At USDA, we are thankful for the military men and women who are serving or have served this nation. We are committed to providing them with opportunities for their next career to be in agriculture.
USDA employs more than 11,000 veterans and since 2009 have provided more than $505 million in direct farm loans to more than 7,400 veterans to start, maintain or grow their farming operations. USDA has service centers across the country where veterans can find out about farming and other USDA programs and services. Read more »
Agriculture Secretary Tom Vilsack, greets military veterans James Youngblood, Staff Sergeant, United States Army, Cari Bains, Staff Sergeant, United States Army, Charles Horton Sr., Master Sergeant, United States Air Force, Jeffrery Dezort, Corporal, United States Marine Corps, Paul Derdzinski, Staff Sergeant, United States Army and Anthony Williams, Sergeant First Class, United States Army comprising the inaugural cohort of the United States Department of Agriculture (USDA) Agricultural Commodity Grader Apprenticeship Program at the USDA in Washington, DC on Mon., Oct. 3, 2016. The program is a Department of Labor (DOL) Registered Apprenticeship providing technical training and professional development to prepare employees to serve American agriculture. After successfully completing the 12-month pilot program, the apprentices will have a nationally recognized Department of Labor Apprentice Accreditation and the skills and training for professional success. USDA Photo by Ken Melton.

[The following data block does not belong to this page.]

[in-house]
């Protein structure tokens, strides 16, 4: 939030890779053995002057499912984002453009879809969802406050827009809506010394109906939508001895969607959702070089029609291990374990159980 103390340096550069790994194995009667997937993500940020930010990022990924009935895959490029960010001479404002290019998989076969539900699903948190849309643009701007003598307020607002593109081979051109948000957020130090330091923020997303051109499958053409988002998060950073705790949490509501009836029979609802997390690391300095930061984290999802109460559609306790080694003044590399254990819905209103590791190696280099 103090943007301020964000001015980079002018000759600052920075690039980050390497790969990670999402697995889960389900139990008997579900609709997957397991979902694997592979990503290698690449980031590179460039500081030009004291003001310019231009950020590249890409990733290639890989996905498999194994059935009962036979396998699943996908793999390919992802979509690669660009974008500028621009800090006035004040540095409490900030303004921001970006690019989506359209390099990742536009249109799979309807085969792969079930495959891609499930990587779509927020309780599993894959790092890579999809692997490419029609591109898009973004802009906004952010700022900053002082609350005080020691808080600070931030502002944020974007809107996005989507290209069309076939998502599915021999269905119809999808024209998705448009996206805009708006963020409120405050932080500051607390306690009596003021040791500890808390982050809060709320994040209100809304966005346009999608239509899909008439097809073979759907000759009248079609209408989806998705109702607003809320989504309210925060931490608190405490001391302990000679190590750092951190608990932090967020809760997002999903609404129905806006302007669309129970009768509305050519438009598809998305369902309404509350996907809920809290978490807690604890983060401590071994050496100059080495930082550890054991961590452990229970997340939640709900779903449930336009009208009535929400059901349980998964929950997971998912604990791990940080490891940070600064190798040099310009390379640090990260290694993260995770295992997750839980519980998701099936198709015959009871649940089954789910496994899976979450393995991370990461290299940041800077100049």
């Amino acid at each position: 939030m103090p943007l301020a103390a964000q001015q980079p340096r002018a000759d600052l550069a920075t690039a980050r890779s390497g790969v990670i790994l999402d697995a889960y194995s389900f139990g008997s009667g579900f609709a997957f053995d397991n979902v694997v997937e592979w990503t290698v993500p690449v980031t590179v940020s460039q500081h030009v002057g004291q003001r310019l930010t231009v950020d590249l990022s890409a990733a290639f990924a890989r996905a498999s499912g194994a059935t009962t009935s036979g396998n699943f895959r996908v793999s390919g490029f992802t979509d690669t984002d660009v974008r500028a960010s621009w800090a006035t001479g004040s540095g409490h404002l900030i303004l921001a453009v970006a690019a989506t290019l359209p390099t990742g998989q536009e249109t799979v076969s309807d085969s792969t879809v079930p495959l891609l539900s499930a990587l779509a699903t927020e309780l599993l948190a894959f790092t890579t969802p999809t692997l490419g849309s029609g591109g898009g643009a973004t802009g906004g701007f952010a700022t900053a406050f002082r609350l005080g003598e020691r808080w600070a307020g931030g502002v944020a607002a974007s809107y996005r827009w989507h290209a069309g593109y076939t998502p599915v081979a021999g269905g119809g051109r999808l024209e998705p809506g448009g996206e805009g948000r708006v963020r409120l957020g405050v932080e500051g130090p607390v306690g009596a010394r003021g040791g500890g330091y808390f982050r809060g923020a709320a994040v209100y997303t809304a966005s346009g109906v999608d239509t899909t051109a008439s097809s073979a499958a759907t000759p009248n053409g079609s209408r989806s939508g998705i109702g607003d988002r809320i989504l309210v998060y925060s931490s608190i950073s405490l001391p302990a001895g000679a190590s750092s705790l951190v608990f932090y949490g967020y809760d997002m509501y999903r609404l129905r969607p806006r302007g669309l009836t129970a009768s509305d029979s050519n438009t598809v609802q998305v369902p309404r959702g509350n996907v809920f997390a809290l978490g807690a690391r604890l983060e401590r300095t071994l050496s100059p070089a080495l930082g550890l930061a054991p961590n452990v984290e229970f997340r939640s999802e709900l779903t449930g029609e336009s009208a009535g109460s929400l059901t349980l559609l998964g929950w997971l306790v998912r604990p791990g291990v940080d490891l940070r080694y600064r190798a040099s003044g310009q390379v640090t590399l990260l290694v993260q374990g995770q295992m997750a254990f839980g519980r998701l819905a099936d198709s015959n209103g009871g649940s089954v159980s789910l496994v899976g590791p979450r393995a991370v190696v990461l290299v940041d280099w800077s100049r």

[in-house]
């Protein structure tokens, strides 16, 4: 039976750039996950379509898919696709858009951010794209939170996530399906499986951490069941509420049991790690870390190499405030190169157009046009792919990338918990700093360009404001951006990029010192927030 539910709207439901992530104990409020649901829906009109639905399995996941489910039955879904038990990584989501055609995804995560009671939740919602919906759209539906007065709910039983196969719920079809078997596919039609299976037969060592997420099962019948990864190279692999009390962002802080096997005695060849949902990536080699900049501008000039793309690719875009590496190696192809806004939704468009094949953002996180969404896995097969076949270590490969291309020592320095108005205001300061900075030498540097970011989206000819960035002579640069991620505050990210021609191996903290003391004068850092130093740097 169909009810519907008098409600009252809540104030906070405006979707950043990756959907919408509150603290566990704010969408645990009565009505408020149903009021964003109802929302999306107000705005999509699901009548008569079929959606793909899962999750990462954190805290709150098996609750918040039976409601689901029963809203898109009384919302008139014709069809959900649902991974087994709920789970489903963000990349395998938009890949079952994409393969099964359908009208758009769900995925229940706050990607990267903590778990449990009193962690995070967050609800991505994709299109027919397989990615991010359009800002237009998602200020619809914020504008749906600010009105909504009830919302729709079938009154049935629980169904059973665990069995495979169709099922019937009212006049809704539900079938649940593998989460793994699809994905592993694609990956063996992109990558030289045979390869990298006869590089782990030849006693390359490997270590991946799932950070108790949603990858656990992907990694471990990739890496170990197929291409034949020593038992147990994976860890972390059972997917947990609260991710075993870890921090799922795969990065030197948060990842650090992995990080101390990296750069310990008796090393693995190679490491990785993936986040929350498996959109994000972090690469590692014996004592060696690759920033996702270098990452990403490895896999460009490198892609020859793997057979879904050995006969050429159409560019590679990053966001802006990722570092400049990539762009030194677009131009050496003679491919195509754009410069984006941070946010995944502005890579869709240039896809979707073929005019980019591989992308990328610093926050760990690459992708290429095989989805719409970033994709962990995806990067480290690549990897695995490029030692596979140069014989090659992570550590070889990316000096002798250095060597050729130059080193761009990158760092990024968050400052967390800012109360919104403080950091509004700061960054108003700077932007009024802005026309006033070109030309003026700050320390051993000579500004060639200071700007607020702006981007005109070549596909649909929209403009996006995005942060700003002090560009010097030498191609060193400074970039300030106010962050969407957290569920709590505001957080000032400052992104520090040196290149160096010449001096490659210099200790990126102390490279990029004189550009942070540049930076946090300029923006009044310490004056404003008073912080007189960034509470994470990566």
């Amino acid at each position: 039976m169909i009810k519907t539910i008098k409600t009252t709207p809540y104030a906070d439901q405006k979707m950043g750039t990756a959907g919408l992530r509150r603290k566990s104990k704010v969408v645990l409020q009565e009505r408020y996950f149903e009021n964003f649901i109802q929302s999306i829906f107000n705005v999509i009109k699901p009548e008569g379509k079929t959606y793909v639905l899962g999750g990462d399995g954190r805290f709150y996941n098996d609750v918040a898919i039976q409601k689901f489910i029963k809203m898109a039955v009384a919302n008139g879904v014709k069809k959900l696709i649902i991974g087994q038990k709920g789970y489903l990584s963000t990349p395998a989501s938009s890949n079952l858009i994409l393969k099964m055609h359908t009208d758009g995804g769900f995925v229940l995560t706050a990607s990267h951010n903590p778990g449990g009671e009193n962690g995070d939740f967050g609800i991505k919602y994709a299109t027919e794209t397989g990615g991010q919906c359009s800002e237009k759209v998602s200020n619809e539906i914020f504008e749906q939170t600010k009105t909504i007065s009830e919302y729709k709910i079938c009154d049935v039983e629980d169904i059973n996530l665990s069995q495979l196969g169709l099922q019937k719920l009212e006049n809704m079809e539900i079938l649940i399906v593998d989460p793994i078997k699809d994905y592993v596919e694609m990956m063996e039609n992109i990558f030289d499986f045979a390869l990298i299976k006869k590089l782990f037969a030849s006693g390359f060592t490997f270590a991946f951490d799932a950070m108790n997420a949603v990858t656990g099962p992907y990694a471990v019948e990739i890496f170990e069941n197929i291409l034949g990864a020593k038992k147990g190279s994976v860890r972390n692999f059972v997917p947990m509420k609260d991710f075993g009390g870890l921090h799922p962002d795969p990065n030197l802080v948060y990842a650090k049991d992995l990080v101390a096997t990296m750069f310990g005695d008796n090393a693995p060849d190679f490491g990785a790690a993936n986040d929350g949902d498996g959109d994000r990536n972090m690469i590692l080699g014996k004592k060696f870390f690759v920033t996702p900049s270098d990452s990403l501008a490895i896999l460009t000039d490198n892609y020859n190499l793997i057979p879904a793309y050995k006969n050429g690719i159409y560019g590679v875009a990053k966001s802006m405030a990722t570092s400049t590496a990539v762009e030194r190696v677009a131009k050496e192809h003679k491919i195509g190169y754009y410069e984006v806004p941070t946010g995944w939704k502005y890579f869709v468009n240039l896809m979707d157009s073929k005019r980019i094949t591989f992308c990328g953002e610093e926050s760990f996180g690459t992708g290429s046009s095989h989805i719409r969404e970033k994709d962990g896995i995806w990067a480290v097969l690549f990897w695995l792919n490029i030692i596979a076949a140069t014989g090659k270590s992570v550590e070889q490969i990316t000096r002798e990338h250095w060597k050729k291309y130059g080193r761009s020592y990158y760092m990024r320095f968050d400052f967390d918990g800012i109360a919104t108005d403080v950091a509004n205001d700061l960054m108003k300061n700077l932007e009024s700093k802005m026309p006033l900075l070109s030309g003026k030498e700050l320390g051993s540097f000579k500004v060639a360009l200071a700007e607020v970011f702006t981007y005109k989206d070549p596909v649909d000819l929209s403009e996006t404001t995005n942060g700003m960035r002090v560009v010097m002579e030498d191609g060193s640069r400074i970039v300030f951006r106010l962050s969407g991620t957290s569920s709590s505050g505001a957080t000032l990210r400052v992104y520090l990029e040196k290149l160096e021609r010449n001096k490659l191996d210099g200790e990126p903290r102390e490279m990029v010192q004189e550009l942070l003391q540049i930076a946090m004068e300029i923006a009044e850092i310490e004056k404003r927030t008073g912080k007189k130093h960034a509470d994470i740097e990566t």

Over the last eight years, we’ve seen an increase in the number of veterans turning to agriculture for their post-service career. While many choose farming and ranching, others seek employment in the agriculture industry as well as federal service. USDA employs more than 11,000 veterans, and we’re looking to increase that number through a new apprenticeship program.
The program, which is being launched this week by USDA’s Agricultural Marketing Service (AMS) in partnership with the Department of Labor (DOL) and the Department of Veterans Affairs (VA), is a registered national apprenticeship that will grow a pool of talent for USDA. Although it is open to anyone interested in a career in agriculture, we are especially proud that it offers America’s veterans one more way to join our ranks. Read more »
Veteran Tracy Robinson’s military experience counted toward farming experience, allowing him to access USDA microloan funding.
Graduating from high school in the small town of Blakely, Georgia, Tracy Robinson was required to take an armed forces aptitude test. When asked what he wanted to do with his life, Robinson said he wanted to farm. The Marine recruiter told him he would be a great field artilleryman.
“I heard the word field and thought it had something to do with farming,” said Robinson. He enlisted in the U.S. Marine Corps and after finding out field artillery had nothing to do with farming he stayed and fought for his country for 24 years, serving in Desert Shield, Afghanistan and Iraq. Read more »